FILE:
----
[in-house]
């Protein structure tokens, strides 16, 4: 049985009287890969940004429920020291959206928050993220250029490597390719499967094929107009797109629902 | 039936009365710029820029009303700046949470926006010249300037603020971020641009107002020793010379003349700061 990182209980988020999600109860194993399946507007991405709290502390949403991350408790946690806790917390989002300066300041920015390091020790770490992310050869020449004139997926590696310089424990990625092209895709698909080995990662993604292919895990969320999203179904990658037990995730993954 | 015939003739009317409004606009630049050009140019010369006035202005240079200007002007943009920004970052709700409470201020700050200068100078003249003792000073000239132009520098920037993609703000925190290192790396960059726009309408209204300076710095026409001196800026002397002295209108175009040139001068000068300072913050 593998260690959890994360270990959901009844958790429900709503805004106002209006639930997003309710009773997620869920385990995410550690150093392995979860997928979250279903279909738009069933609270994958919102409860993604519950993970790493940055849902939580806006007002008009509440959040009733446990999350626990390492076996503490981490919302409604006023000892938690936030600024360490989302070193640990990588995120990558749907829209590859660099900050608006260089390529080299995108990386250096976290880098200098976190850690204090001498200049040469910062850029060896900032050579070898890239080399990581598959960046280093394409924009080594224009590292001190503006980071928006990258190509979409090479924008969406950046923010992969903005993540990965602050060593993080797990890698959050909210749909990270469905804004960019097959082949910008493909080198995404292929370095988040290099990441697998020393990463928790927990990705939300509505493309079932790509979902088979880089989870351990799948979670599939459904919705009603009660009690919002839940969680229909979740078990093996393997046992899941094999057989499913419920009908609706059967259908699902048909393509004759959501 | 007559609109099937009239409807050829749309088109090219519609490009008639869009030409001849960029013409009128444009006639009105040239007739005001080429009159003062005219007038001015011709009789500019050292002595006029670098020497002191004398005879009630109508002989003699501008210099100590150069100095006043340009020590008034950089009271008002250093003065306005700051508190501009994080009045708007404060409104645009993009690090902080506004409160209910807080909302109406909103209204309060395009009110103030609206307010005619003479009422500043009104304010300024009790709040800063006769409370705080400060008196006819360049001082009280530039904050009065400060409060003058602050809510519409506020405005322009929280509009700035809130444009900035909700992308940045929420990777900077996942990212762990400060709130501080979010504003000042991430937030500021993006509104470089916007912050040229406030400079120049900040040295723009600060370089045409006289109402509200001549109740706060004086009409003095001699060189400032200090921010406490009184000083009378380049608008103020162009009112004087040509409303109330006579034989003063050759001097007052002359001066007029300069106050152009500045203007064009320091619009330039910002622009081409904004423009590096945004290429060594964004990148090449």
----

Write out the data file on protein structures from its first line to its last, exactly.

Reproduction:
[in-house]
């Protein structure tokens, strides 16, 4: 049985009287890969940004429920020291959206928050993220250029490597390719499967094929107009797109629902 | 039936009365710029820029009303700046949470926006010249300037603020971020641009107002020793010379003349700061 990182209980988020999600109860194993399946507007991405709290502390949403991350408790946690806790917390989002300066300041920015390091020790770490992310050869020449004139997926590696310089424990990625092209895709698909080995990662993604292919895990969320999203179904990658037990995730993954 | 015939003739009317409004606009630049050009140019010369006035202005240079200007002007943009920004970052709700409470201020700050200068100078003249003792000073000239132009520098920037993609703000925190290192790396960059726009309408209204300076710095026409001196800026002397002295209108175009040139001068000068300072913050 593998260690959890994360270990959901009844958790429900709503805004106002209006639930997003309710009773997620869920385990995410550690150093392995979860997928979250279903279909738009069933609270994958919102409860993604519950993970790493940055849902939580806006007002008009509440959040009733446990999350626990390492076996503490981490919302409604006023000892938690936030600024360490989302070193640990990588995120990558749907829209590859660099900050608006260089390529080299995108990386250096976290880098200098976190850690204090001498200049040469910062850029060896900032050579070898890239080399990581598959960046280093394409924009080594224009590292001190503006980071928006990258190509979409090479924008969406950046923010992969903005993540990965602050060593993080797990890698959050909210749909990270469905804004960019097959082949910008493909080198995404292929370095988040290099990441697998020393990463928790927990990705939300509505493309079932790509979902088979880089989870351990799948979670599939459904919705009603009660009690919002839940969680229909979740078990093996393997046992899941094999057989499913419920009908609706059967259908699902048909393509004759959501 | 007559609109099937009239409807050829749309088109090219519609490009008639869009030409001849960029013409009128444009006639009105040239007739005001080429009159003062005219007038001015011709009789500019050292002595006029670098020497002191004398005879009630109508002989003699501008210099100590150069100095006043340009020590008034950089009271008002250093003065306005700051508190501009994080009045708007404060409104645009993009690090902080506004409160209910807080909302109406909103209204309060395009009110103030609206307010005619003479009422500043009104304010300024009790709040800063006769409370705080400060008196006819360049001082009280530039904050009065400060409060003058602050809510519409506020405005322009929280509009700035809130444009900035909700992308940045929420990777900077996942990212762990400060709130501080979010504003000042991430937030500021993006509104470089916007912050040229406030400079120049900040040295723009600060370089045409006289109402509200001549109740706060004086009409003095001699060189400032200090921010406490009184000083009378380049608008103020162009009112004087040509409303109330006579034989003063050759001097007052002359001066007029300069106050152009500045203007064009320091619009330039910002622009081409904004423009590096945004290429060594964004990148090449």